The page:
I then checked out the port-a-potties for non-VIPs. The lines were crazy long, people gave up and just starting relieving themselves on the boundary fence:

Whenever I had to use the facilities, I walked into the VIP area, went into some really nice giant bathroom trailers and waited an average of 1.2 seconds. At this time, I went to use the facilities, and got a third Strongbow. I promised myself I would get a beer, not cider, for the fourth token. Because I'm 36, not 20.

The Stone Roses played three shows at this park. Besides being the first show, I wanted to go to Friday's show because another band I like a lot, Primal Scream, was opening for them. I decided to get as close as I could when Primal Scream came on. The area closest to the stage they limited the amount of people who could access it. In my wanderings, I noticed everyone was amassed in the center and left, almost all the way back to the pissing fence. But on the right, there weren't that many people. So that's where I headed:

The photos make it seem like it's really far away, but I could see everything on the stage. That is where I later watched the Stone Roses.

When I would talk to people about my trip they would inevitably ask me "So, you're going to a concert by yourself?" I would say "Durr, that's what I just said, loser." What I knew was that British people are super friendly. Also, I'm pretty good at talking to Brits, so I thought I would make some new friends. I was standing watching Primal Scream for about 5 minutes when I met a guy named Phil. Phil was amazed I came all the way from America. He then introduced me to his friends. When I told them I biked to the concert, they all went nuts. I showed them the key to my bike lock and they were all amazed. Here's me and Phil's brother (I forgot his name):

We had a good time, and had plans to hang out after the concert except we got separated during the concert because of the mass of people. 

After Primal Scream, I went to go get my fourth drink. The lines in the VIP area were pretty bad. It took me forever to get the attention of someone. I finally did and he only had a Strongbow ready. So, unbelievably to me, I had four ciders with my tokens. I went back to where Phil and his mates were, they had saved me a space. Shortly before the Roses came on I noticed a bunch of helicopters:

Then the Roses came on. Here's a crappy photo of them:

Here's a review of the concert.  Here's the setlist if you are interested:

'I Wanna Be Adored'
'Mersey Paradise'
'(Song For My) Sugar Spun Sister'
'Sally Cinnamon'
'Where Angels Play'
'Shoot You Down'
'Bye Bye Badman'
'Ten Storey Love Song'
'Standing Here'
'Fools Gold'
'Something's Burning'
'Don't Stop'
'Love Spreads'
'Made Of Stone'
'This Is The One'
'She Bangs The Drums'
'Elizabeth My Dear'
'I Am The Resurrection'

Do you want my thoughts? Well, here's some frigging bullet points:
  • The start of the concert was amazing. It was 70,000+ people singing every word almost louder than the speakers. 
  • The Roses sounded pretty good too. The singer, Ian Brown, gets a lot of flack for being off-key, but he's kind of off-key on the records, it's their thing.
  • Hearing 70,000+ people singing together was something I had never witnessed before. Crazier, during guitar solos, 70,000 would actually sing the notes, like "dooo dooo doo dah waaah dooo dooo"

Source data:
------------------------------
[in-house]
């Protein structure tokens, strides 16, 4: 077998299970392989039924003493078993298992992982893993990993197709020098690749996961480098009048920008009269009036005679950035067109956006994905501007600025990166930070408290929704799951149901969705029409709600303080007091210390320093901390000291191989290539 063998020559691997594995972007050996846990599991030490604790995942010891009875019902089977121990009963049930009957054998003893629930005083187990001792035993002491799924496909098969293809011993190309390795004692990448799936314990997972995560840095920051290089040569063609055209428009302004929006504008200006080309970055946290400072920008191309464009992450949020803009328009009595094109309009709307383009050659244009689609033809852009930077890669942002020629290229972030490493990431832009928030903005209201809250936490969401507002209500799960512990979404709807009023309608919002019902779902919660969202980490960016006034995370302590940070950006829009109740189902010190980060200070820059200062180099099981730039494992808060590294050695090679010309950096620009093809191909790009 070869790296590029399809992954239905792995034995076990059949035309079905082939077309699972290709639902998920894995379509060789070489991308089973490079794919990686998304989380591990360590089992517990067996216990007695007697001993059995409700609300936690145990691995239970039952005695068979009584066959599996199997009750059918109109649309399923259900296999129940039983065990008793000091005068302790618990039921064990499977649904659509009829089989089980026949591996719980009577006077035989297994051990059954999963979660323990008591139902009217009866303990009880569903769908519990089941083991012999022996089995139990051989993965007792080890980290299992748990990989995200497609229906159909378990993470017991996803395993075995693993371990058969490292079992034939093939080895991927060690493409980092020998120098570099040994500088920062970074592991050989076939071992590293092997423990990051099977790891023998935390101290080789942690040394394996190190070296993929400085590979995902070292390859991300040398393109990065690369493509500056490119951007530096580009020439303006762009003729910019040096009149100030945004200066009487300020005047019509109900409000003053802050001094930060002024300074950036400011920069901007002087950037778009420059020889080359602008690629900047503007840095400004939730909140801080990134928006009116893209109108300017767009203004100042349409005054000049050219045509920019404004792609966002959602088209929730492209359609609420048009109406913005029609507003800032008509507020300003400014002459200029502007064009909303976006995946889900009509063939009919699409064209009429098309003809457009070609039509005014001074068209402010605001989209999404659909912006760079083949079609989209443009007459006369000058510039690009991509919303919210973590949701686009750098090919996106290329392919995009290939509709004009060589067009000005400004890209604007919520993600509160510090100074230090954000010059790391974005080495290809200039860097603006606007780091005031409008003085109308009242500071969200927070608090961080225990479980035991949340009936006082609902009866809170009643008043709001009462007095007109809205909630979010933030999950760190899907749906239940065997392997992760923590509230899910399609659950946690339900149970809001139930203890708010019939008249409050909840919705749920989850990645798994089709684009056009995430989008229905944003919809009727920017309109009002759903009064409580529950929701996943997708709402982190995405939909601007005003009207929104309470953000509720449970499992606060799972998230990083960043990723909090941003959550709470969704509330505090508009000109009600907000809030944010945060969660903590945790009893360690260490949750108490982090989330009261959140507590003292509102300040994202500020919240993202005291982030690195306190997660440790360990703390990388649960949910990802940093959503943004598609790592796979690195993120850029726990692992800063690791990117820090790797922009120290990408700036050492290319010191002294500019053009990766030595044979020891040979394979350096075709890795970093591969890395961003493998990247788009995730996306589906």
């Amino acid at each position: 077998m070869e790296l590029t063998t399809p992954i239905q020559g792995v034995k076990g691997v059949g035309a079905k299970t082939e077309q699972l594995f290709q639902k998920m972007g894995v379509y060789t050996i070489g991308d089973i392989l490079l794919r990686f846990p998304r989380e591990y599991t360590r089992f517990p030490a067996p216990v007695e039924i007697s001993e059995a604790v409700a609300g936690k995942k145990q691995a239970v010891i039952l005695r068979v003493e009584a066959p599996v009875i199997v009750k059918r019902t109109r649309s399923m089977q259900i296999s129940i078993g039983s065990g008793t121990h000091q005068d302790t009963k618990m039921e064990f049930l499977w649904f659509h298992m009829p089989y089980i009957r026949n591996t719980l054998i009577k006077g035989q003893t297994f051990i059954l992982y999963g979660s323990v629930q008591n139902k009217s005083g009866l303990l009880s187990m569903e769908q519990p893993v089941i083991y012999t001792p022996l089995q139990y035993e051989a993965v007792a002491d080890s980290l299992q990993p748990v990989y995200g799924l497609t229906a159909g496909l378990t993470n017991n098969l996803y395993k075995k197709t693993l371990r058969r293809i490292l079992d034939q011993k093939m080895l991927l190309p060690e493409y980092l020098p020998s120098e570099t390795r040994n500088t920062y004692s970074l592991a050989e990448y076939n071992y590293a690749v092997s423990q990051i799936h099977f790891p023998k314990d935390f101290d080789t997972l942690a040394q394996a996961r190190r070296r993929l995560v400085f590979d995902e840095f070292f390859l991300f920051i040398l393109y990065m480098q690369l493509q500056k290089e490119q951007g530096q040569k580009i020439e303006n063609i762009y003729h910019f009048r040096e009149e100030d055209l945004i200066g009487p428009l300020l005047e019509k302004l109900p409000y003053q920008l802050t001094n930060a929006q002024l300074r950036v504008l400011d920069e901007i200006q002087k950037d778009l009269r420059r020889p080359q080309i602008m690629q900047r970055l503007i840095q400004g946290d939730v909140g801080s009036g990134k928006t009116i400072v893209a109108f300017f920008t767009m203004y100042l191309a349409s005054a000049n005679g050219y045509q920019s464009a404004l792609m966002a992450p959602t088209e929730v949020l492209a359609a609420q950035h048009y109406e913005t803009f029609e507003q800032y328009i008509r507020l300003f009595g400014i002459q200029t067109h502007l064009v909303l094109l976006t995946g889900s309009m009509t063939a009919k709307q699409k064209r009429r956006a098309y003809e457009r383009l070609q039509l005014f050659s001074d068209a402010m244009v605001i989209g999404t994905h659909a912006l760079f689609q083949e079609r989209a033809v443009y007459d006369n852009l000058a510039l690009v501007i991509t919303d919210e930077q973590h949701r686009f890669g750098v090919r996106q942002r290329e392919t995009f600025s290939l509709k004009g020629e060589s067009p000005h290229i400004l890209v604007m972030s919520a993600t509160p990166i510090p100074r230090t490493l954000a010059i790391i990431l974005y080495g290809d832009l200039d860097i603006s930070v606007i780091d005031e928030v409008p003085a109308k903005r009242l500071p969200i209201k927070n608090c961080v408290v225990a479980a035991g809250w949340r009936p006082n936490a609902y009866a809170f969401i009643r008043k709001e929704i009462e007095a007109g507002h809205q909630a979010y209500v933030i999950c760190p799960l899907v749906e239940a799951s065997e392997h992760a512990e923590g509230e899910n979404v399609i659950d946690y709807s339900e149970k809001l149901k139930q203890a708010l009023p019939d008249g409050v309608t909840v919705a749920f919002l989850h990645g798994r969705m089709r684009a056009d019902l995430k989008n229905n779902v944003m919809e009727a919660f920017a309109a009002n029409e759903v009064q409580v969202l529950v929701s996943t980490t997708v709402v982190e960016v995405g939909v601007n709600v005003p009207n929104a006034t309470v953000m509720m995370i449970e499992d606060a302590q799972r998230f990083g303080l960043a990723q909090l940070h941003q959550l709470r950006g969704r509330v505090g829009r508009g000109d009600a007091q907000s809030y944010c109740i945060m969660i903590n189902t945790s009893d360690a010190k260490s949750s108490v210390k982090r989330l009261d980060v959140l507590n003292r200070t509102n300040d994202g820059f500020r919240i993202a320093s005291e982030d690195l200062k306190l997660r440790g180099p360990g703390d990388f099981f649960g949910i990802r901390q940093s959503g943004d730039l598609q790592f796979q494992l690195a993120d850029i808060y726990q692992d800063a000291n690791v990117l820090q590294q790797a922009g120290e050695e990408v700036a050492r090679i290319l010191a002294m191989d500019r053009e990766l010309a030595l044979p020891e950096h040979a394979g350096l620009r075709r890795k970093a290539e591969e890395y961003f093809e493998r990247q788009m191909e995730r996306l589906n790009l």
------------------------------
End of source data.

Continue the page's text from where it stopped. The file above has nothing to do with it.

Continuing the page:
• The setlist was basically all songs I've been listening to for twenty years. They omitted some songs I would have liked to hear like, "The Hardest Thing in the World" and "One Love", but it's hard to fault the setlist.
  • They made a point of playing every song from their first album. That includes "Elizabeth My Dear" which is just a one minute song (key lyric is "It's curtains for you, Elizabeth my dear"). Ian introduced it by saying what sounded to me like "Dis ong ees edicate oo hose ara ites own oad elebrate sixty ears of ranny!" Everyone laughed around me. I later read he said "This song's dedicated to those parasites down the road, celebrating 60 years of tyranny!" I think he was a big fan of the jubilee. 
  • I made a short video of them playing "Sally Cinnamon":
  • I was right on the separating fence as you could tell, so it seemed pretty calm in front of me. As the concert went along, I started to look behind me to see what was going on. The whole crowd was jumping and going crazy slowly inching closer. Towards the end, people started pushing into me and the fence. Not too bad, but I started to get worried.  I felt pretty safe though, as I could hop the fence if needed. By the end it was pretty crowded, and I got separated from Phil and his friends.
  • Towards the end, the crowd really picked it up, singing every note. "I am the Resurrection" was the closer and was great, they did the whole eight minute version. That ended the concert.

  • They are known for not doing encores. I was wondering how they would do that, since the crowd would be really hyped up. About ten minutes after the concert ended, there was a giant fireworks display:

  • That'll do it. I then started to head to the nearest exit, which at that point was like a single doorway. All of a sudden, the crowd surged to get out and I was getting crushed. I weaseled my way outside of the crowd to wait it out. It was pretty weird they only had one door to get everyone out. It was creating a bit of a panic, so they opened some giant gates. That fixed the problem. Here's a pile of trash I saw on the way out:

 OK, no more bullet points. I made my way out and figured I would be on my bike and back at the hotel quickly. I went to go down the street towards my bike, but there were four policemen wearing almost full riot gear telling me I couldn't go down the street. I then spent 20 minutes walking around this pointless barricade to my bike.

I then biked for a while when all of a sudden I hit a horde of people taking up a whole street and walking towards Manchester. Imagine if you encountered a horde of zombies, except instead of being undead they were just drunk British people. I had to wind my way through these drunken British zombies for a few blocks. Here's a collection of things yelled at me (yay! more bullet points!):
  • "Oy, didn't you know this was going on tonight?"
  • "Oy, ten quid for a ride on your bike!"
  • "Oy, twenty quid for a ride on your bike!"
  • "Go Bradley Wiggins!"
  • "Oy, Bradley Wiggins, how about a ride?"
  • "Oy, how about 50 quid for your bike?"
  • "Pace yourself Wiggins!"
  • "Wiggins! Shouldn't you be in France!"
Bradley Wiggins is a British cyclist who is currently wearing the yellow jersey as the leader of the Tour de France. 

Anyway, I got back to the hotel before any of those drunken zombies got home. And that's it.


  1. I think you should have tried an empanada!

    1. In hindsight, I wish I had. Because an empanada is a turnover.

  2. Nice blog. :)

    Great idea on the bike . We went to all three and must have walked about 20 miles that weekend.